(Ted Rall, syndicated writer and cartoonist, is the author of the new critically-acclaimed book “After We Kill You, We Will Welcome You Back As Honored Guests: Unembedded in Afghanistan.” Subscribe to Ted Rall at Beacon.)
COPYRIGHT 2014 TED RALL, DISTRIBUTED BY CREATORS.COM
Everybody’s talking about — scratch that. Culture is too atomized for everybody to be talking about anything.
Lots of people who don’t usually cop to knowing about, much less watching, porn — writers at high-end intellectual magazines, columnists for The Washington Post — are talking about Belle Knox, the Duke University freshman who embraced her outing as an adult film actress in an eloquent, feminist theory-imbued attack against slut-shaming.
Social media has responded as you’d expect: lots of mean slut-shaming that proves Knox’s point that “We deem to keep women in a place where they are subjected to male sexuality. We seek to rob them of their choice and of their autonomy. We want to oppress them and keep them dependent on the patriarchy.”
Big corporate media is reacting like George C. Scott finding out his daughter is a whore. Considering that the average age of a journalist is Old Enough to Be Knox’s Mom or Dad, knee-jerk Talibanality comes as little surprise, though quite unpleasant to watch.
About that Post columnist:
If Marcus hates the sin and not the sinner, it’s hard to tell. Her column drips with condescension and contempt.
“Methinks the freshman doth protest too much,” writes Marcus. Because, you know, like, 18 years old is mature enough to decide which Arabs to shoot, but not to have sex for money.
“Even more heartbreaking is listening to Knox’s still little-girlish voice describing how she’ll tell her parents. ‘I don’t want to,’ she told the Duke Chronicle last month, in the whiny tone of a child told to go to bed.”
Marcus goes on. Who could stop her? “She mentioned rough sex, which requires an unpleasant discussion of what kind of pornography we’re talking about here and the increasingly violent nature of the Internet-fueled pornography trade. These are not your father’s Playboys. Letting a man ejaculate on your face is not empowering under anyone’s definition of the term. It’s debasing.”
One: bukkake predates the Internet. If Marcus doesn’t know that, or how to Google, she should have spoken to or been edited by someone who does.
Two: what’s sexy and what’s empowering are purely subjective. Knox describes feeling “fear, humiliation, shame” — not from her work, but from neo-Puritan assholes on the Internet giving her a hard time. “Doing pornography fulfills me,” she writes.
Part of respecting women — of being a feminist — is taking them at their word. Thus, in the absence of evidence that Knox is lying or insane, I choose to believe her.
So. Why did Knox become a sex worker? Her answer: “If Duke had given me the proper financial resources, I wouldn’t have done porn. My story is a testament to how fucking expensive school is.”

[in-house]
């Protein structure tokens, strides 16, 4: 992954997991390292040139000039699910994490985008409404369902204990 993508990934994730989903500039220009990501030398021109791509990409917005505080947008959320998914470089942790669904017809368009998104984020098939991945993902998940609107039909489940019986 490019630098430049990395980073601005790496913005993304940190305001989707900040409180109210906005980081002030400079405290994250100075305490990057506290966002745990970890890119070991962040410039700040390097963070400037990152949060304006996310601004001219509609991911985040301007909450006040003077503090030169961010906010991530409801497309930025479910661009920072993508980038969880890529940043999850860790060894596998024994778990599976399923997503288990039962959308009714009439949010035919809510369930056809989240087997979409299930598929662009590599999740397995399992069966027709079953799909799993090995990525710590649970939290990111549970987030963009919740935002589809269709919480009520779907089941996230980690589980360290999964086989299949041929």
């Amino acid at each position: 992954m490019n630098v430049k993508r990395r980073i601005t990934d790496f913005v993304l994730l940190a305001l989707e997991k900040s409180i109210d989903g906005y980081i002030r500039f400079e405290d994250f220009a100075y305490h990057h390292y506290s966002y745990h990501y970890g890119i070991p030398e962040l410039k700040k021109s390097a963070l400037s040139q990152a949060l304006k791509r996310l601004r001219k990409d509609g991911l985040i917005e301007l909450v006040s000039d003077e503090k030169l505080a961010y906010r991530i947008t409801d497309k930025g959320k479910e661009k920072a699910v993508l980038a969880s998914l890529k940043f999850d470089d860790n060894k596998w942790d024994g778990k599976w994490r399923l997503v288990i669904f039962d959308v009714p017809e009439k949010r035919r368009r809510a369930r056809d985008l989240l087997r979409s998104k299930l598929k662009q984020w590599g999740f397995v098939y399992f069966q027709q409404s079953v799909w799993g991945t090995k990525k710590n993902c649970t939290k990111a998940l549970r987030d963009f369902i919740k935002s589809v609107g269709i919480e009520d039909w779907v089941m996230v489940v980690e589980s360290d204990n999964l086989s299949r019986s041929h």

Media gatekeepers are ignoring it, but this is the real/big story.
Each year in the United States, 12 million freshmen take out student loans. By the time they graduate (or not), they wind up owing $26,000 — plus several times that amount in compound interest payments. In many cities, that’s more than the cost of a house.
Duke University charges Belle Knox $61,000 a year in tuition, room and board. I don’t care how many hours she could have put in at Starbucks; the only way a typical college kid can generate $250,000 in cash over four years is to think outside the box.
Knox isn’t alone. Many college students work as prostitutes.
When I attended Columbia University, I met many students who cut moral and legal corners to make their bursar bills.
I knew students who were call girls, including one who brought her clients to her dorm room to save on hotel rooms. Topless and nude dancers weren’t rare at Columbia. A close friend took advantage of his room’s southern exposure to grow pot plants; he sold his stash out of a deserted Butler Library stack full of 17th century Italian folios. Another pal was banking six figures as a cocaine dealer (it was the ’80s.)
I discovered that one of my classmates was sleeping in the park. There was nothing left after he paid tuition.
One of my buddies, now a minor success in Silicon Valley, had a unique racket. He climbed outside locked campus buildings using grappling hooks. Yes, like a ninja. He entered the chemistry and physics department storerooms through the windows. He then sold the chemicals — including radioactive stuff — to an oily man who worked at the mid-Manhattan consulate of a nation that did not get along with the U.S.
I won’t mention the guy who sold his poo in the Village.
Reagan slashed student financial aid during my freshman year. To pay my way sophomore year, I broke laws.
If I knew then what I know, I wouldn’t have done it. Going into debt or risking jail to pay exorbitant tuition at an “elite” school like Duke or Columbia is insane. You can get an excellent education at any number of cheaper, no-name schools. You can save tens of thousands of dollars by attending a community college for two years, then transferring for junior year; the name on the diploma is what matters.
But that’s the point. I was 18. Like Knox. There’s a reason the military recruits 17- and 18-year-olds. They don’t know anything. I still can’t believe when my mom drove me to the bank to sign the student loan agreement. I was 17. Seriously? I couldn’t vote or drink.
I thought Manhattan was Long Island.
Americans hear a drumbeat of “unless you attend college, your life will suck” propaganda the first 18 years of their lives. Their parents say it. Their teachers say it. Their guidance counselors and the media say it. The college/university industry spends millions to advertise the message that the more you spend on tuition, the more you’ll earn during your lifetime.